Equity & Diversity

Native American Children Endured Brutal Treatment in U.S. Boarding Schools, Federal Report Shows

By Eesha Pendharkar — May 11, 2022 5 min read
Interior Secretary Deb Haaland speaks at the Cherokee Immersion School on Dec. 3, 2021, in Tahlequah, Okla. The Interior Department is on the verge of releasing a report on its investigation into the federal government's past oversight of Native American boarding schools. Interior Secretary Deb Haaland said Wednesday, March 16, 2022, the report will come out next month.
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Tens of thousands of Native American children were removed from their communities and forced to attend boarding schools where they were compelled to change their names, they were starved and whipped, and made to do manual labor between 1819 and 1969, an investigation by the U.S. Department of Interior found.

At the 408 federal Indian boarding schools across 37 states or territories that Native American children were mandated to attend, children and teenagers were forced to assimilate into Western culture. These boarding schools were supported for more than a century by the United States government as well as religious institutions, according to the report.

The Department also identified marked or unmarked burial sites at approximately 53 schools across the Federal Indian boarding school system, and expects to find more. Based on initial analysis, approximately 19 Federal Indian boarding schools accounted for more than 500 American Indian, Alaska Native, and Native Hawaiian child deaths, and the count is expected to increase to thousands or tens of thousands, according to the report.

“This is not new to us. It’s not new to many of us as indigenous people. We have lived with the intergenerational trauma of federal Indian boarding school policies for many years,” U.S. Secretary of the Interior Deb Haaland, the first Native American to hold a cabinet position, said. What is new is the current administration’s willingness to address the long-running demands of Native Americans to acknowledge and document what went on in the government-run schools, she added.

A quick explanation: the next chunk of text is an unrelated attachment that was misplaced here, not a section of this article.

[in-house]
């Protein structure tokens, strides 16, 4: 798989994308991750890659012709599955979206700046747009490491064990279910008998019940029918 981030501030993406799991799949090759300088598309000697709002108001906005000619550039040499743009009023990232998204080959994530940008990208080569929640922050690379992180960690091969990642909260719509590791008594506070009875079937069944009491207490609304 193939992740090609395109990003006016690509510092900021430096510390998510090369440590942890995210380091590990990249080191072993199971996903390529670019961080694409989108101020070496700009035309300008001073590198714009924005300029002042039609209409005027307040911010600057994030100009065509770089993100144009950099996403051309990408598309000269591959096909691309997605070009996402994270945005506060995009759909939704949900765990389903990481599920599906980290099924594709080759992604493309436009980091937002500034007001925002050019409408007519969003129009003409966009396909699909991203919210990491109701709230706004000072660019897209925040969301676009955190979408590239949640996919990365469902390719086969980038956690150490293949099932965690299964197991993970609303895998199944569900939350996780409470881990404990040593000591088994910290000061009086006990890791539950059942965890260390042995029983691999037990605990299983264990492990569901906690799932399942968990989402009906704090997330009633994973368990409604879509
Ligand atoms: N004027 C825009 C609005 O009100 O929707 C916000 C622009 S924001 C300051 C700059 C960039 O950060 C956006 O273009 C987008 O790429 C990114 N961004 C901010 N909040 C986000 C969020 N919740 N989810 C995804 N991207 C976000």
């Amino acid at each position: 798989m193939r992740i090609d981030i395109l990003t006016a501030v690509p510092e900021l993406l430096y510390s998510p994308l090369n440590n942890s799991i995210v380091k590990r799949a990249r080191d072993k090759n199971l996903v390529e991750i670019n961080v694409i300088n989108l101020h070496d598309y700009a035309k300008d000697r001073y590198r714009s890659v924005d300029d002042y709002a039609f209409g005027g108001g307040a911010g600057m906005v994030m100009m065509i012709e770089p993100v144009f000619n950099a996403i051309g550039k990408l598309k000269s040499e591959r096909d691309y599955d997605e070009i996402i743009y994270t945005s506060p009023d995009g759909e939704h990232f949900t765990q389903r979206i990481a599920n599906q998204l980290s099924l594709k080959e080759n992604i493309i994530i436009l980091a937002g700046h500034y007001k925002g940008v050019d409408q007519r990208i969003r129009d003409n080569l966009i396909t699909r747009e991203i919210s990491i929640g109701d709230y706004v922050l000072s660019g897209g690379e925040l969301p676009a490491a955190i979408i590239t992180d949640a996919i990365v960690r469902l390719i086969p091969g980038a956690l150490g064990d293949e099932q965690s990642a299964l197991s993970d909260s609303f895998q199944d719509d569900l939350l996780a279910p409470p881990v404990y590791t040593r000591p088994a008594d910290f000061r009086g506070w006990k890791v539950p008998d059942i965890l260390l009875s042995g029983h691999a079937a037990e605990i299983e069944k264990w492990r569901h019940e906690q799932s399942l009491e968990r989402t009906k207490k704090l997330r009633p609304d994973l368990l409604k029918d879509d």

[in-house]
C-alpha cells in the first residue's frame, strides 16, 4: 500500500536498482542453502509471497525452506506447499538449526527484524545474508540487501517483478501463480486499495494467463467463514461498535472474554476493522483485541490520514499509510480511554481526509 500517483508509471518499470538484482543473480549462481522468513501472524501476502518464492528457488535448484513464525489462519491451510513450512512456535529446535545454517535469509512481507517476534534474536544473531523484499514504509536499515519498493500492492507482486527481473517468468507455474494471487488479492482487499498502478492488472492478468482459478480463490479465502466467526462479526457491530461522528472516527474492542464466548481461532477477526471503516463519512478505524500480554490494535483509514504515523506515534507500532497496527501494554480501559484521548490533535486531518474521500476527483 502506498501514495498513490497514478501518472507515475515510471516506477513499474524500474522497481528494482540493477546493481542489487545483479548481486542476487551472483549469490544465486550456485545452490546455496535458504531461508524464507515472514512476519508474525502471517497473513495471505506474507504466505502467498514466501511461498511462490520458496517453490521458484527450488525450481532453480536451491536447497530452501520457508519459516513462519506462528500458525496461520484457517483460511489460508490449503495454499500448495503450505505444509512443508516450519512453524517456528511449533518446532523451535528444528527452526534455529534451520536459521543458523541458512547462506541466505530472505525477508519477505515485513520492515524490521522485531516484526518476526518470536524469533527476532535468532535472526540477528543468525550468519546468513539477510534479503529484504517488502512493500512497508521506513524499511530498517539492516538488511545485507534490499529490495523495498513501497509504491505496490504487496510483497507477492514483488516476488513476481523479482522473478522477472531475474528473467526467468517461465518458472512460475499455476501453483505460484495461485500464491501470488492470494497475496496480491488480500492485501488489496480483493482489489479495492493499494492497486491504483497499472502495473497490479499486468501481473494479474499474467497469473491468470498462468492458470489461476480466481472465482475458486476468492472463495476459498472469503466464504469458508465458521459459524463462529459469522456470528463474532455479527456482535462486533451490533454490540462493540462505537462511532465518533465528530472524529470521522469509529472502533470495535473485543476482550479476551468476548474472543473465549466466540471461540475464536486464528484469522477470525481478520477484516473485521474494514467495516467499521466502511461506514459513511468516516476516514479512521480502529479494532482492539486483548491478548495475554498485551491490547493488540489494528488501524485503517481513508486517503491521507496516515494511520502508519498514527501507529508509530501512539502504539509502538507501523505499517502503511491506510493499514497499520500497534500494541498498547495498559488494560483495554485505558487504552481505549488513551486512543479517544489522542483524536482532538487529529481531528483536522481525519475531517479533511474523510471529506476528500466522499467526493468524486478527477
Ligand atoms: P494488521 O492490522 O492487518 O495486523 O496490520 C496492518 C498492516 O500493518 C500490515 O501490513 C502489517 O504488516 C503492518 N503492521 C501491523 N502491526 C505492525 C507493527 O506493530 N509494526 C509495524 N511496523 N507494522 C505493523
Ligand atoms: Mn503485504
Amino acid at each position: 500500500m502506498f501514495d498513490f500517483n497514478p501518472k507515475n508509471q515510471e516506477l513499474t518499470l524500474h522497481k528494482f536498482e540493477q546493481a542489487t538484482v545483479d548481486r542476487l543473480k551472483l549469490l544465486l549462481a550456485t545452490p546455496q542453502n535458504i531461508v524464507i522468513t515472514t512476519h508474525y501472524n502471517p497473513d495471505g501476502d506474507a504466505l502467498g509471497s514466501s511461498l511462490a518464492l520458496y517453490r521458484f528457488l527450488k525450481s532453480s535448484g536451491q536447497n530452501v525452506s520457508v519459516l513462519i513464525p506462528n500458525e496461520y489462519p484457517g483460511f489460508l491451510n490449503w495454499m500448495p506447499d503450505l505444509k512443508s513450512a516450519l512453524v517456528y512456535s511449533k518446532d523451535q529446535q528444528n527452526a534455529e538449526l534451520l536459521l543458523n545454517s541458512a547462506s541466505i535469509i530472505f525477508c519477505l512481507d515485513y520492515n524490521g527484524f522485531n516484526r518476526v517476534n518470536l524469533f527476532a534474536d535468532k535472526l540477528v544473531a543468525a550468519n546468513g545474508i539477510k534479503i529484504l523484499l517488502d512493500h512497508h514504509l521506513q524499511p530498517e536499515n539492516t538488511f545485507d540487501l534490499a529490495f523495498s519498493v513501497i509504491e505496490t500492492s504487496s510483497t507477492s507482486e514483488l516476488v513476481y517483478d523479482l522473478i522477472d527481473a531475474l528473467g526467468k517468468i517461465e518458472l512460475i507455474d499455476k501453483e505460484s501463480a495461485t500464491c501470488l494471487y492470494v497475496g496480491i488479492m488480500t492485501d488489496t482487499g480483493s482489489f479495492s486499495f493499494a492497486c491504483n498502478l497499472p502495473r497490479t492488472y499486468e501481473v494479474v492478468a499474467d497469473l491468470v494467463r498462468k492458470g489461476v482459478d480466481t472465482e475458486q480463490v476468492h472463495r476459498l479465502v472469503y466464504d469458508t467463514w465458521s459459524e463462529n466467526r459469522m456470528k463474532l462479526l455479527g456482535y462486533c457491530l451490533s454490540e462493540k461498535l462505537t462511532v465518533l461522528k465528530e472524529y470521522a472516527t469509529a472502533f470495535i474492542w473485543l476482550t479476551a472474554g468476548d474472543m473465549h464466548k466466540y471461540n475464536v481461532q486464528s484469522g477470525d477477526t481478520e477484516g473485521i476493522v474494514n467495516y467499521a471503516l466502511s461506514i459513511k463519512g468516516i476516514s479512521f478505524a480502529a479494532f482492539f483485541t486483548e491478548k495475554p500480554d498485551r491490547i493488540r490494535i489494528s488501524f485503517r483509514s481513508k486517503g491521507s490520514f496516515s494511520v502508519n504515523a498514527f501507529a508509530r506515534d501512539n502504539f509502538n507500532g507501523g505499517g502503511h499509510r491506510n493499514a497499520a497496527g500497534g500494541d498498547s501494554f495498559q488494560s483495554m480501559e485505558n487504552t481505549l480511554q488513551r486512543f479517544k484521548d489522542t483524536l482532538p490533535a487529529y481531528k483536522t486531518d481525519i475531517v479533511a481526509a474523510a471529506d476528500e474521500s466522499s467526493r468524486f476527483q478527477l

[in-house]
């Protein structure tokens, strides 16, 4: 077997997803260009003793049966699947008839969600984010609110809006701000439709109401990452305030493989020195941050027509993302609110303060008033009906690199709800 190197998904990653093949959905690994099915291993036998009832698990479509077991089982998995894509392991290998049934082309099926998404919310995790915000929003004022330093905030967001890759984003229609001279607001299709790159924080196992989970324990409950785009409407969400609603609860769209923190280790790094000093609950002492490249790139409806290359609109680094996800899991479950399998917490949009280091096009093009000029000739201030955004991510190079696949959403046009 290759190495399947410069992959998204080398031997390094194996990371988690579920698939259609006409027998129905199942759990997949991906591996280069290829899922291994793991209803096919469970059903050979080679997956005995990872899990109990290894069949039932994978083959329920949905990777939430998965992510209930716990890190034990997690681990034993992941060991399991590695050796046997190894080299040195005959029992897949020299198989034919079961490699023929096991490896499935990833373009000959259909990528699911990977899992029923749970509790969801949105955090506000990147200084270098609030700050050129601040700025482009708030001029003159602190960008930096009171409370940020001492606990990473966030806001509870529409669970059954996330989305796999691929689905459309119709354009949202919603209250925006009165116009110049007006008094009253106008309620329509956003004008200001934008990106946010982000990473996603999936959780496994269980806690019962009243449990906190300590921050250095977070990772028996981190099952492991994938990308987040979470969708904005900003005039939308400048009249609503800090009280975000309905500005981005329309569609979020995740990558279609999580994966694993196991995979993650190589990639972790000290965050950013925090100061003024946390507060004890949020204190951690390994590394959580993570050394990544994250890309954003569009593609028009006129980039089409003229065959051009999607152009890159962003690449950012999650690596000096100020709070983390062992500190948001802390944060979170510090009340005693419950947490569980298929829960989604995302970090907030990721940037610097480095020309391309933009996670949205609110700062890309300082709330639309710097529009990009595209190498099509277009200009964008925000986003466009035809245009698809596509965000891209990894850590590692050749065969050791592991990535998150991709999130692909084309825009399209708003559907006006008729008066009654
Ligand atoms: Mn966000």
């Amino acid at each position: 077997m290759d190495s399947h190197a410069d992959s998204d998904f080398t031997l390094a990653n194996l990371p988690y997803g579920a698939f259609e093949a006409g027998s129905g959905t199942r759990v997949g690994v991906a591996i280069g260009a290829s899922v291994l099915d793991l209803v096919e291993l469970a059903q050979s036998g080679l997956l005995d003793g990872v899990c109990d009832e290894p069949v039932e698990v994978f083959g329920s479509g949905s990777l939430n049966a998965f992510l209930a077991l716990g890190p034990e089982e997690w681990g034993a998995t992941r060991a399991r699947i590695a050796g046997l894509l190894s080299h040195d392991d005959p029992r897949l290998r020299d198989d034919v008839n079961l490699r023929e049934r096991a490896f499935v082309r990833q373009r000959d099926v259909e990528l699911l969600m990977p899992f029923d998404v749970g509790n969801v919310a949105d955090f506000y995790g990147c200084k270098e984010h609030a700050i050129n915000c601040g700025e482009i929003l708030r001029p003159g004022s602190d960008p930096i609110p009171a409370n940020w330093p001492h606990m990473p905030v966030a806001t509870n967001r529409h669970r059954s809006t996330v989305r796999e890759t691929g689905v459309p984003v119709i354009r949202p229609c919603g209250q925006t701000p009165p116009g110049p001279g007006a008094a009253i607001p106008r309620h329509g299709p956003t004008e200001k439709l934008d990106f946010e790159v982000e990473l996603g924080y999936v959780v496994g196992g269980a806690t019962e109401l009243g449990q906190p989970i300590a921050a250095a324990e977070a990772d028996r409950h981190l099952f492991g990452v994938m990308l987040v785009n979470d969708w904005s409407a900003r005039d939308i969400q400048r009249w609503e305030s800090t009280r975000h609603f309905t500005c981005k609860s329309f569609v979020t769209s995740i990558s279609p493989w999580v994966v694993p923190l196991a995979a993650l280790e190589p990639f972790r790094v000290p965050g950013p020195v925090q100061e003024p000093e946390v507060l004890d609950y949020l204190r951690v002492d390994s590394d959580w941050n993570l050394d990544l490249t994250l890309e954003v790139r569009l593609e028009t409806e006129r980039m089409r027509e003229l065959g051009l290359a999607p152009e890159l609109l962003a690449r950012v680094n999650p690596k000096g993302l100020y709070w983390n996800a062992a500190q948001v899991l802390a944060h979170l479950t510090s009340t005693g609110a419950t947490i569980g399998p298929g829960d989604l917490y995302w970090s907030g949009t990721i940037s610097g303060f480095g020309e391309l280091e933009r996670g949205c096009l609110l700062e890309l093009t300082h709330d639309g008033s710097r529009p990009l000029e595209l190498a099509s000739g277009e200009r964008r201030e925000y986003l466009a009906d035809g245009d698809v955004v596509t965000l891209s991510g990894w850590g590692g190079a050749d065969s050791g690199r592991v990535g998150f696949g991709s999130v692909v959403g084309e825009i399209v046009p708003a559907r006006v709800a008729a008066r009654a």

“My maternal grandparents were only 8 years old, they were stolen from their parents’ culture and communities, and forced to live in boarding schools until the age of 13,” said Interior Secretary Deb Haaland, who is a member of the Pueblo of Laguna in New Mexico, at a press conference on Wednesday.

“Many children like them never made it back to their homes. Each of those children is a missing family member, a person who was not able to live out their purpose on this earth, because they’ve lost their bodies as part of this terrible system.”

The deaths of Native American children at these boarding schools led to the erosion of American Indian tribes, Alaska native villages, and the Native Hawaiian community, the report found.

‘Lasting scars for all indigenous people’

The report is the first finding made public after Haaland commissioned an investigation into federal Indian boarding schools last June following the discovery of 215 unmarked graves by Canada’s Tk’emlúps te Secwepemc First Nation at the Kamloops Indian Residential School.

“Federal Indian boarding schools have lasting impact on Native people and communities across America. That impact continues to influence the lives of countless families, from the breakup of families and tribal nations to the loss of languages and cultural practices,” said Bryan Newland, Assistant Secretary for Indian Affairs. “This has left lasting scars for all indigenous people,” he said.